That is the claim of Germany's Auto Motor und Sport, on the day the German driver was reportedly instructed to change his celebratory helmet because it included an image of the famous world cup trophy.
World football federation FIFA contacted the Rosberg camp to inform him his proposed helmet was an "unauthorised reproduction of its intellectual property".
Rosberg told his Twitter followers the news is a "shame, but of course I respect the legal situation".
He has replaced the trophy image with a simple star, and told reporters at Hockenheim that the fuss left him surprised.
"The world cup as a trademark -- these are the kind of things you have to think of. It's amazing," said the Mercedes driver.
"I've replaced it now with a big star and no one can take that away. The star is ours!"
A FIFA spokesman confirmed Thursday's news, but Auto Motor und Sport reports that there was another complainant behind the story -- Hyundai.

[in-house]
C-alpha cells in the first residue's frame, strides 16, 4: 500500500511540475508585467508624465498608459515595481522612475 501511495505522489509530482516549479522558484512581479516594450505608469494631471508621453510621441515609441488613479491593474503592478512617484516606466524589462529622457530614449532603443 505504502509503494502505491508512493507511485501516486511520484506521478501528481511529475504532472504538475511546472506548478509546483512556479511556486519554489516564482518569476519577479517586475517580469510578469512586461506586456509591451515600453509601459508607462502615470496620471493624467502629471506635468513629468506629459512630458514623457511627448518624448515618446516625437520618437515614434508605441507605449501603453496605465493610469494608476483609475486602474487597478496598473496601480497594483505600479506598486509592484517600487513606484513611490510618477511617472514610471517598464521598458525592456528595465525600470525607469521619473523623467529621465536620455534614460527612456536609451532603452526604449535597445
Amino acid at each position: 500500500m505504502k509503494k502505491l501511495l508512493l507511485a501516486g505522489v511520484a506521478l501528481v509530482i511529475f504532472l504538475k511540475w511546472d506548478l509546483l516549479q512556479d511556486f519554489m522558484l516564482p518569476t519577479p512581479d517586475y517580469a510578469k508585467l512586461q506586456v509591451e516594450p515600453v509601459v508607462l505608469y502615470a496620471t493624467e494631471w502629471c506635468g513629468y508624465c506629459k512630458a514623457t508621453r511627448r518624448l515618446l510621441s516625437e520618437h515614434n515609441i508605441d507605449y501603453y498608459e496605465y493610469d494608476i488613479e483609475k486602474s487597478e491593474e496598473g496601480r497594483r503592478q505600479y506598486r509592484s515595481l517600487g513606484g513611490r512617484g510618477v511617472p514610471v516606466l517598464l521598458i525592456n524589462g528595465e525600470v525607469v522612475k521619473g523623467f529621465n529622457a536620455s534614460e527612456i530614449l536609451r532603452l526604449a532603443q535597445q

Rosberg drives for Mercedes, but affiliation between the world cup and a car manufacturer is promised exclusively to Hyundai, the official sponsor.
Indeed, Mercedes made clear its delight with Germany's world cup win on Thursday with a huge message on its F1 motor home, reading "Das Beste" and congratulating the national football team on its "Title win".
But no mention was made of the world cup itself, or its protected marks.
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